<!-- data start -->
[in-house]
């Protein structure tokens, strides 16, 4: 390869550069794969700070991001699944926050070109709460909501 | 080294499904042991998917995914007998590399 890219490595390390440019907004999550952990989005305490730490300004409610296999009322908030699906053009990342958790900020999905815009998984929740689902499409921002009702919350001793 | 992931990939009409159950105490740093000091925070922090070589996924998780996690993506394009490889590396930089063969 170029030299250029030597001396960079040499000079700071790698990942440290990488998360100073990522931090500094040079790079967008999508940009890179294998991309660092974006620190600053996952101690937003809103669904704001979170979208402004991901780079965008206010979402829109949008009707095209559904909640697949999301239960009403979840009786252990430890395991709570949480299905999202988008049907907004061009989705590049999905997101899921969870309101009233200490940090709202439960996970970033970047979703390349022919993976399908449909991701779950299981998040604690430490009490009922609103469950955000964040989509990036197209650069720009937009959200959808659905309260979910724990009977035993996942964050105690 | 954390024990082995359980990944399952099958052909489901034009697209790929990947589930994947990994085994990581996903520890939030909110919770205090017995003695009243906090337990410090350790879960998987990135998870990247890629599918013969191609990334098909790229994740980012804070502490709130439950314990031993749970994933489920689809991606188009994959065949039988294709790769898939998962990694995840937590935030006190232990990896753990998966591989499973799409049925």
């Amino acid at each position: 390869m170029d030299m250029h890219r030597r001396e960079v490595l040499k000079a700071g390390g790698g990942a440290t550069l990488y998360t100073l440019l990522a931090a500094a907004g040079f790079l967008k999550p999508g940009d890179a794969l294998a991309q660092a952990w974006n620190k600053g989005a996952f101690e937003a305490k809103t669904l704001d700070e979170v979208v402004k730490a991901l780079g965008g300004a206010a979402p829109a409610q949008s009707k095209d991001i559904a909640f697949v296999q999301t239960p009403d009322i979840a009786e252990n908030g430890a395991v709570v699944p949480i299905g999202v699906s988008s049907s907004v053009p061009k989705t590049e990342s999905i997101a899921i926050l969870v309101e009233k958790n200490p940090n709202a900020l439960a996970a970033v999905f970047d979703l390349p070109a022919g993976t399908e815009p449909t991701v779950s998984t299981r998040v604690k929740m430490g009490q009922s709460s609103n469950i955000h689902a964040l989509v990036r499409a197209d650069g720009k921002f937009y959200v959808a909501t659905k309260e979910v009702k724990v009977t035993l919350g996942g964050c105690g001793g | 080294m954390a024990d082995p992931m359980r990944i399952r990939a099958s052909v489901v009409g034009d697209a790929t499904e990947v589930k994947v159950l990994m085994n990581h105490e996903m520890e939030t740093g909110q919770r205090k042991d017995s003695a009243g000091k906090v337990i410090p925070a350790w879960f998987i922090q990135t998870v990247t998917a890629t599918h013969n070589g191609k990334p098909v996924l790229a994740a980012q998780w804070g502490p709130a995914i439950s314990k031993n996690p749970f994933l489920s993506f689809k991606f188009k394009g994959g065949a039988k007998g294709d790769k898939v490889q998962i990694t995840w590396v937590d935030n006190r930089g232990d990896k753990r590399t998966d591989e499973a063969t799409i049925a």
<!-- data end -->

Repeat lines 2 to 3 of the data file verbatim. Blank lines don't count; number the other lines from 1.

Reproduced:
């Protein structure tokens, strides 16, 4: 390869550069794969700070991001699944926050070109709460909501 | 080294499904042991998917995914007998590399 890219490595390390440019907004999550952990989005305490730490300004409610296999009322908030699906053009990342958790900020999905815009998984929740689902499409921002009702919350001793 | 992931990939009409159950105490740093000091925070922090070589996924998780996690993506394009490889590396930089063969 170029030299250029030597001396960079040499000079700071790698990942440290990488998360100073990522931090500094040079790079967008999508940009890179294998991309660092974006620190600053996952101690937003809103669904704001979170979208402004991901780079965008206010979402829109949008009707095209559904909640697949999301239960009403979840009786252990430890395991709570949480299905999202988008049907907004061009989705590049999905997101899921969870309101009233200490940090709202439960996970970033970047979703390349022919993976399908449909991701779950299981998040604690430490009490009922609103469950955000964040989509990036197209650069720009937009959200959808659905309260979910724990009977035993996942964050105690 | 954390024990082995359980990944399952099958052909489901034009697209790929990947589930994947990994085994990581996903520890939030909110919770205090017995003695009243906090337990410090350790879960998987990135998870990247890629599918013969191609990334098909790229994740980012804070502490709130439950314990031993749970994933489920689809991606188009994959065949039988294709790769898939998962990694995840937590935030006190232990990896753990998966591989499973799409049925």
């Amino acid at each position: 390869m170029d030299m250029h890219r030597r001396e960079v490595l040499k000079a700071g390390g790698g990942a440290t550069l990488y998360t100073l440019l990522a931090a500094a907004g040079f790079l967008k999550p999508g940009d890179a794969l294998a991309q660092a952990w974006n620190k600053g989005a996952f101690e937003a305490k809103t669904l704001d700070e979170v979208v402004k730490a991901l780079g965008g300004a206010a979402p829109a409610q949008s009707k095209d991001i559904a909640f697949v296999q999301t239960p009403d009322i979840a009786e252990n908030g430890a395991v709570v699944p949480i299905g999202v699906s988008s049907s907004v053009p061009k989705t590049e990342s999905i997101a899921i926050l969870v309101e009233k958790n200490p940090n709202a900020l439960a996970a970033v999905f970047d979703l390349p070109a022919g993976t399908e815009p449909t991701v779950s998984t299981r998040v604690k929740m430490g009490q009922s709460s609103n469950i955000h689902a964040l989509v990036r499409a197209d650069g720009k921002f937009y959200v959808a909501t659905k309260e979910v009702k724990v009977t035993l919350g996942g964050c105690g001793g | 080294m954390a024990d082995p992931m359980r990944i399952r990939a099958s052909v489901v009409g034009d697209a790929t499904e990947v589930k994947v159950l990994m085994n990581h105490e996903m520890e939030t740093g909110q919770r205090k042991d017995s003695a009243g000091k906090v337990i410090p925070a350790w879960f998987i922090q990135t998870v990247t998917a890629t599918h013969n070589g191609k990334p098909v996924l790229a994740a980012q998780w804070g502490p709130a995914i439950s314990k031993n996690p749970f994933l489920s993506f689809k991606f188009k394009g994959g065949a039988k007998g294709d790769k898939v490889q998962i990694t995840w590396v937590d935030n006190r930089g232990d990896k753990r590399t998966d591989e499973a063969t799409i049925a």